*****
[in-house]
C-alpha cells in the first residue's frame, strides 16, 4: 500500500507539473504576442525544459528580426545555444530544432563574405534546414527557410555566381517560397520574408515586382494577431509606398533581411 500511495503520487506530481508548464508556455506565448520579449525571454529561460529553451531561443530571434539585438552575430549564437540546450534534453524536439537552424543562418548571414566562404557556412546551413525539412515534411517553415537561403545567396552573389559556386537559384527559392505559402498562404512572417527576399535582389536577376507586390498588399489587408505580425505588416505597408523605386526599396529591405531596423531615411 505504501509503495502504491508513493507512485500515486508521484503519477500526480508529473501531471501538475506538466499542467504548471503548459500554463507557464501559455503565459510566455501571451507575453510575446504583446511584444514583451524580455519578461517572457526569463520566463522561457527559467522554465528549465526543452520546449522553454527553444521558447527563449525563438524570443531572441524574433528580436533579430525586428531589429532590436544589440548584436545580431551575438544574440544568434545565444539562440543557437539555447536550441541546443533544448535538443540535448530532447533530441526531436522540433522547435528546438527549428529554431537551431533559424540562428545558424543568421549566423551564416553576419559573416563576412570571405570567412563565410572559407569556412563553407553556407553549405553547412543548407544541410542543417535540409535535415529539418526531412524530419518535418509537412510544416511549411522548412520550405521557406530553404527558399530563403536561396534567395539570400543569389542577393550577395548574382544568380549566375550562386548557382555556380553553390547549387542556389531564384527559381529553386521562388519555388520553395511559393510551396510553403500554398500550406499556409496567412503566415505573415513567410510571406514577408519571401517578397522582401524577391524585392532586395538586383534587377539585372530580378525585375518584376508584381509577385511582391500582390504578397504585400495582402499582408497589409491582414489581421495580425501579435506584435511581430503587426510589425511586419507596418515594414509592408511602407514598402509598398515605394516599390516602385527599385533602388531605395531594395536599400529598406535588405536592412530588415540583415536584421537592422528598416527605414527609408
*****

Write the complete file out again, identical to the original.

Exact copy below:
[in-house]
C-alpha cells in the first residue's frame, strides 16, 4: 500500500507539473504576442525544459528580426545555444530544432563574405534546414527557410555566381517560397520574408515586382494577431509606398533581411 500511495503520487506530481508548464508556455506565448520579449525571454529561460529553451531561443530571434539585438552575430549564437540546450534534453524536439537552424543562418548571414566562404557556412546551413525539412515534411517553415537561403545567396552573389559556386537559384527559392505559402498562404512572417527576399535582389536577376507586390498588399489587408505580425505588416505597408523605386526599396529591405531596423531615411 505504501509503495502504491508513493507512485500515486508521484503519477500526480508529473501531471501538475506538466499542467504548471503548459500554463507557464501559455503565459510566455501571451507575453510575446504583446511584444514583451524580455519578461517572457526569463520566463522561457527559467522554465528549465526543452520546449522553454527553444521558447527563449525563438524570443531572441524574433528580436533579430525586428531589429532590436544589440548584436545580431551575438544574440544568434545565444539562440543557437539555447536550441541546443533544448535538443540535448530532447533530441526531436522540433522547435528546438527549428529554431537551431533559424540562428545558424543568421549566423551564416553576419559573416563576412570571405570567412563565410572559407569556412563553407553556407553549405553547412543548407544541410542543417535540409535535415529539418526531412524530419518535418509537412510544416511549411522548412520550405521557406530553404527558399530563403536561396534567395539570400543569389542577393550577395548574382544568380549566375550562386548557382555556380553553390547549387542556389531564384527559381529553386521562388519555388520553395511559393510551396510553403500554398500550406499556409496567412503566415505573415513567410510571406514577408519571401517578397522582401524577391524585392532586395538586383534587377539585372530580378525585375518584376508584381509577385511582391500582390504578397504585400495582402499582408497589409491582414489581421495580425501579435506584435511581430503587426510589425511586419507596418515594414509592408511602407514598402509598398515605394516599390516602385527599385533602388531605395531594395536599400529598406535588405536592412530588415540583415536584421537592422528598416527605414527609408